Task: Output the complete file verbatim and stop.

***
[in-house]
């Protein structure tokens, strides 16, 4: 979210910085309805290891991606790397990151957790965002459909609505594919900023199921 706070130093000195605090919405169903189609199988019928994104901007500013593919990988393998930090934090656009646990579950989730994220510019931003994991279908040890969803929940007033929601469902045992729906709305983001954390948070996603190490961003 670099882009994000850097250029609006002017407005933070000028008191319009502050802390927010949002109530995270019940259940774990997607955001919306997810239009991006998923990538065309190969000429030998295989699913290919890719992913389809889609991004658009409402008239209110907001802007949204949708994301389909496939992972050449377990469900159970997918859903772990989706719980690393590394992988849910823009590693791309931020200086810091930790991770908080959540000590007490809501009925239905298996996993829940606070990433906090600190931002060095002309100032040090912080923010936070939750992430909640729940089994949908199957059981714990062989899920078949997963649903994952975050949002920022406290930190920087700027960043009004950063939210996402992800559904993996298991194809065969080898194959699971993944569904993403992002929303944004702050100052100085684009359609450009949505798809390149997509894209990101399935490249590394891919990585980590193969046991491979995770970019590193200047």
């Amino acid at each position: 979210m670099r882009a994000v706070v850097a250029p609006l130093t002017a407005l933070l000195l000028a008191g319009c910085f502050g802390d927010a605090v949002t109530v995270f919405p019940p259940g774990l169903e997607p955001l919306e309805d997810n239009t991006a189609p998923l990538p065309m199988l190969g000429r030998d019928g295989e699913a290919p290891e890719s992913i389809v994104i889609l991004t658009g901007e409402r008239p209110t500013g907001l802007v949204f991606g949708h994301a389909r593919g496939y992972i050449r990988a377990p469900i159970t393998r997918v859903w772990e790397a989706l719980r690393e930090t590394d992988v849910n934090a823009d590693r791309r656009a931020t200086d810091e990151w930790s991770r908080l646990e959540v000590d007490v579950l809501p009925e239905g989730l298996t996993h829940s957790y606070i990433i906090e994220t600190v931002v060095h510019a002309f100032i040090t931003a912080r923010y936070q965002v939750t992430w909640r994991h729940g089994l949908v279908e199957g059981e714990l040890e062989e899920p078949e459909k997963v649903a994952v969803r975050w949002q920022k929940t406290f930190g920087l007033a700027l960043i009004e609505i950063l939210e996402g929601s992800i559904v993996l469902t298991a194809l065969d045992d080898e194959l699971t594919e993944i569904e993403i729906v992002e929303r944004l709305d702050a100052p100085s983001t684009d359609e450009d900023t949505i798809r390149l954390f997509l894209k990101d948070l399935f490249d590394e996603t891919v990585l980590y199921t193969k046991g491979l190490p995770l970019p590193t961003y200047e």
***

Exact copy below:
[in-house]
């Protein structure tokens, strides 16, 4: 979210910085309805290891991606790397990151957790965002459909609505594919900023199921 706070130093000195605090919405169903189609199988019928994104901007500013593919990988393998930090934090656009646990579950989730994220510019931003994991279908040890969803929940007033929601469902045992729906709305983001954390948070996603190490961003 670099882009994000850097250029609006002017407005933070000028008191319009502050802390927010949002109530995270019940259940774990997607955001919306997810239009991006998923990538065309190969000429030998295989699913290919890719992913389809889609991004658009409402008239209110907001802007949204949708994301389909496939992972050449377990469900159970997918859903772990989706719980690393590394992988849910823009590693791309931020200086810091930790991770908080959540000590007490809501009925239905298996996993829940606070990433906090600190931002060095002309100032040090912080923010936070939750992430909640729940089994949908199957059981714990062989899920078949997963649903994952975050949002920022406290930190920087700027960043009004950063939210996402992800559904993996298991194809065969080898194959699971993944569904993403992002929303944004702050100052100085684009359609450009949505798809390149997509894209990101399935490249590394891919990585980590193969046991491979995770970019590193200047």
């Amino acid at each position: 979210m670099r882009a994000v706070v850097a250029p609006l130093t002017a407005l933070l000195l000028a008191g319009c910085f502050g802390d927010a605090v949002t109530v995270f919405p019940p259940g774990l169903e997607p955001l919306e309805d997810n239009t991006a189609p998923l990538p065309m199988l190969g000429r030998d019928g295989e699913a290919p290891e890719s992913i389809v994104i889609l991004t658009g901007e409402r008239p209110t500013g907001l802007v949204f991606g949708h994301a389909r593919g496939y992972i050449r990988a377990p469900i159970t393998r997918v859903w772990e790397a989706l719980r690393e930090t590394d992988v849910n934090a823009d590693r791309r656009a931020t200086d810091e990151w930790s991770r908080l646990e959540v000590d007490v579950l809501p009925e239905g989730l298996t996993h829940s957790y606070i990433i906090e994220t600190v931002v060095h510019a002309f100032i040090t931003a912080r923010y936070q965002v939750t992430w909640r994991h729940g089994l949908v279908e199957g059981e714990l040890e062989e899920p078949e459909k997963v649903a994952v969803r975050w949002q920022k929940t406290f930190g920087l007033a700027l960043i009004e609505i950063l939210e996402g929601s992800i559904v993996l469902t298991a194809l065969d045992d080898e194959l699971t594919e993944i569904e993403i729906v992002e929303r944004l709305d702050a100052p100085s983001t684009d359609e450009d900023t949505i798809r390149l954390f997509l894209k990101d948070l399935f490249d590394e996603t891919v990585l980590y199921t193969k046991g491979l190490p995770l970019p590193t961003y200047e």